Following Fibres

An ethnographic writing experiment between Germany and Kyrgyzstan

A blog project

by Lisa Rail

Piling up a dowry, Tamga (Kyrgyzstan). © 2015 Lisa Rail

Synopsis

Following Fibres is an ethnographic writing experiment, exploring the craft of storytelling as tool to convey, as well as produce, anthropological knowledge. It is a creative and open-ended engagement with forms of ethnographic writing.

The stories told, published weekly on a blog in English and German, take place in Northern Kyrgyzstan, based on ongoing fieldwork experience. Taking small events, or single encountered things as hooks for their narratives, they then fan out to ‘follow the fibres’ (material, symbolic, historical, spacial, etc.) of these encounters; to pick some broader storylines potentially nested in these singularities. Big correlations and tales emerge from the small and the chaotically empirical – so perhaps they can also be told that way:

A suitcase full of sweets and children’s clothes having traveled innumerable times between family members in Germany and Kyrgyzstan might be able to share stories about remittances, air traffic bureaucracy, nostalgia and uneven transnational mobility of people and objects. A photo album, made some decades ago, points a spotlight on thousands of Central Asian men having traveled half the globe during soviet military service. Men, remembering cities and countries they no longer can access. The traced fibres of a hand sewn blanket join up to sketch a picture of handicraft handed on, bridging generations and producing new ones. A therapeutic knee bandage can help us grasp the paths of spreading medical knowledge complexes, oddly connecting a tent in the Kyrgyz mountains with Tibet…

These are first examples. Hints to imagine what the stories themselves may look like, and hints to get to the projects two basic aims:

One is to find channels to transport anthropological insights – descriptively ethnographic and theoretical – beyond the realm of academia. Becoming an anthropologist very often feels like learning to see; also learning to ask and translate. Growing into a discipline means becoming equipped with certain words and lenses to, metaphorically sticking with the project’s title, pick and name certain fibres to be explored. Crafting condensed, but nonetheless ethnographically grounded, stories with the aid of these intellectual tools can be a way of conveying or offering the potential of these very words and lenses in an easily accessible way. Making our ideas more public is something professional anthropologists often talk about but seldom do. It is not a simple task – maybe stories can contribute.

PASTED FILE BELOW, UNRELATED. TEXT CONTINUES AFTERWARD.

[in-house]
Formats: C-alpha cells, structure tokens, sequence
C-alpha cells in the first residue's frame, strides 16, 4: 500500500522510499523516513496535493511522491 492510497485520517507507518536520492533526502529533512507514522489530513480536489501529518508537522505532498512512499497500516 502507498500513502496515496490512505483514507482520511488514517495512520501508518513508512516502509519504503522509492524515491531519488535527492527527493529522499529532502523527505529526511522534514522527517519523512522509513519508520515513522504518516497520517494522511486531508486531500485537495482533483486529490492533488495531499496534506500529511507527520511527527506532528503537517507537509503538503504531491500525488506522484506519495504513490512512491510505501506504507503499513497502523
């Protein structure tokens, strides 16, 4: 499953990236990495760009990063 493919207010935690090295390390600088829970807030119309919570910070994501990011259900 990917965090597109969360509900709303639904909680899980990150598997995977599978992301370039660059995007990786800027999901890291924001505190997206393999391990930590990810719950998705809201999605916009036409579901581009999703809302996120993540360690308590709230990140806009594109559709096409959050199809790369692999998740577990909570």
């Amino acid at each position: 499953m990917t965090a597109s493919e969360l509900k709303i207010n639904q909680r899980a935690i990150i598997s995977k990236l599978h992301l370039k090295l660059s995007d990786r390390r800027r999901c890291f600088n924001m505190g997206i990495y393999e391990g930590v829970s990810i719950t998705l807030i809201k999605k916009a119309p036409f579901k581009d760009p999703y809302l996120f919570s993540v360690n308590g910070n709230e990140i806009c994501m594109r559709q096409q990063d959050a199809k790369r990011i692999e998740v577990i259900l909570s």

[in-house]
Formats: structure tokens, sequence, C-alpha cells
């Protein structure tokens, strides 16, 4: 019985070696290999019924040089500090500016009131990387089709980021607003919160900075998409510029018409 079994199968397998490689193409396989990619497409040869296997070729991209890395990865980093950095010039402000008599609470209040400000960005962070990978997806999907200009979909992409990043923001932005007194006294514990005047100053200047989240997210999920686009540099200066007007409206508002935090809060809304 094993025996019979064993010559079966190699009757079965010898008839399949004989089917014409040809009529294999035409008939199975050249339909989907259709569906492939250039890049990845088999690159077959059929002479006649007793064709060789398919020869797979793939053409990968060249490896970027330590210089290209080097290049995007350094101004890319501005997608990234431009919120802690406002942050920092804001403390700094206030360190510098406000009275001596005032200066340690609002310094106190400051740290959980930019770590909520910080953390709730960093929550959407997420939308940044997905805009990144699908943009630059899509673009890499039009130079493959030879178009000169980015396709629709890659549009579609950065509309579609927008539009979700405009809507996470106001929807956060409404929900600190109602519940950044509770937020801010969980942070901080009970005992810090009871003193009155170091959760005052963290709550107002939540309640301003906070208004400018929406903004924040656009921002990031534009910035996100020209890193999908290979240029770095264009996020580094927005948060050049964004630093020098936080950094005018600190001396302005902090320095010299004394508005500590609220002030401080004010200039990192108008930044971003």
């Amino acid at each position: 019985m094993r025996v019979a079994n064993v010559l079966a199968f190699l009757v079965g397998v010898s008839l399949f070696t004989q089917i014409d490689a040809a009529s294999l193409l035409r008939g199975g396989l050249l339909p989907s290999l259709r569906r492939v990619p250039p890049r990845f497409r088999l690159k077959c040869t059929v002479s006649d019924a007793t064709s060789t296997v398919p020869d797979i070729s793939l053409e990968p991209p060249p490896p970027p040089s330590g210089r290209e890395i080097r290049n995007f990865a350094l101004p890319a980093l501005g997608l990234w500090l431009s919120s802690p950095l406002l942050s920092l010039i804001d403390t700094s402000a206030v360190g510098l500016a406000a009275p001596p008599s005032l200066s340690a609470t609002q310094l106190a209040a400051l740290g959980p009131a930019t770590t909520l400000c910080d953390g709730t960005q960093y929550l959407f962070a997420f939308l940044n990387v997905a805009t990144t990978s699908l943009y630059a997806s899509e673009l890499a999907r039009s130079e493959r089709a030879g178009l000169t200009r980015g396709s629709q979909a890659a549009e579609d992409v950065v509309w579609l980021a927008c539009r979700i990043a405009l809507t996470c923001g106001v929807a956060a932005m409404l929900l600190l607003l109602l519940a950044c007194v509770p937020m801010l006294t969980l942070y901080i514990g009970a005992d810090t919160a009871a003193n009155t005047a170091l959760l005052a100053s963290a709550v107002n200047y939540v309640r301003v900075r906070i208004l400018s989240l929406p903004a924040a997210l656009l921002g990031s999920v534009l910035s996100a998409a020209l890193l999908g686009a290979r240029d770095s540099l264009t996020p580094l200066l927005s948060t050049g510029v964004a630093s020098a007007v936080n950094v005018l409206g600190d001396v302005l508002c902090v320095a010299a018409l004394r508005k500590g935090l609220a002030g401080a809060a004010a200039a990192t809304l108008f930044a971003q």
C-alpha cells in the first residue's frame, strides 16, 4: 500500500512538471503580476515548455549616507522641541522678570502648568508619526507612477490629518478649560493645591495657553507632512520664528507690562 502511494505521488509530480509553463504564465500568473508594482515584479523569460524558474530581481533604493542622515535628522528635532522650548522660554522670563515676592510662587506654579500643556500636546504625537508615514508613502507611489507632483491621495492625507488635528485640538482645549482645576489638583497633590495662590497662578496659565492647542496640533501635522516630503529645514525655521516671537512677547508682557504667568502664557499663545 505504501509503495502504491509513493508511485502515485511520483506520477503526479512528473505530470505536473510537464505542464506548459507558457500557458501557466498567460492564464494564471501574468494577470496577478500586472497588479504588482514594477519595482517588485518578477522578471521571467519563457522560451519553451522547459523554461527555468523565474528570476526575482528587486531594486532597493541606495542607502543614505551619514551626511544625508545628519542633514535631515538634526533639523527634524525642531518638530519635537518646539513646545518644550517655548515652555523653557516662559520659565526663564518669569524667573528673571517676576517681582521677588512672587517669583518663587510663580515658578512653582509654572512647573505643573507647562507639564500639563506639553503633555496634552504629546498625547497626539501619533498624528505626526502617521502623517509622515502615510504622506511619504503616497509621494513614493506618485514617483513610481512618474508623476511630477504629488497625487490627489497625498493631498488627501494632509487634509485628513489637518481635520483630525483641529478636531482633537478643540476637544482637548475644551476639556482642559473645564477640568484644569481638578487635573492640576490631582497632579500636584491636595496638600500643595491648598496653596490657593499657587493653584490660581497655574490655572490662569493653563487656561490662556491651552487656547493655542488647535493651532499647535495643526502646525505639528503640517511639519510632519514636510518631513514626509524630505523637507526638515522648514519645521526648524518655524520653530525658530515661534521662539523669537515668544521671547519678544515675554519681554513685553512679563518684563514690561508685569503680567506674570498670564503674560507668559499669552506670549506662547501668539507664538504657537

The second aim is to use the project’s gradual unfolding as a template to muse on the written creation of knowledge itself. Both the production of academically viable knowledge and the making of stories are active, poetic and poietic practices: Specific and collectively shared ways of condensing, reducing, naming, channeling contingent and complex encounters into something new. They are ways of twisting fibres into ropes.

Accordingly, Following Fibres, can be seen as string game, juggling with two sets of rules about how to twist your ropes: story telling and ethnography. The stories are exactly that – stories. But neither are they fictive, nor are they purely, objectively representative. They are based on ethnographic fieldwork and concepts, just as much as they are based on serendipity and my individual movements. They contain generalisations and speculations, they evoke. As newly created entities they may become creative, enticing conversations, movement, ideas about contemporary Kyrgyz lifeworlds, new stories to be told, new texts to be written – similar to academically stabilized knowledge. Same same but different…

The evolvement of some particular sets of stories invites to delve into and, again, follow some grand questions on the po(i)etics of writing.

As with any experiment the final outcome is not yet to be know. But at least, there will be stories along the way, along the fibres followed.

Contact:
Highland Asia Research Group
LMU, Social and Cultural Anthropology, Oettingenstr. 67
80538 Munich, Germany

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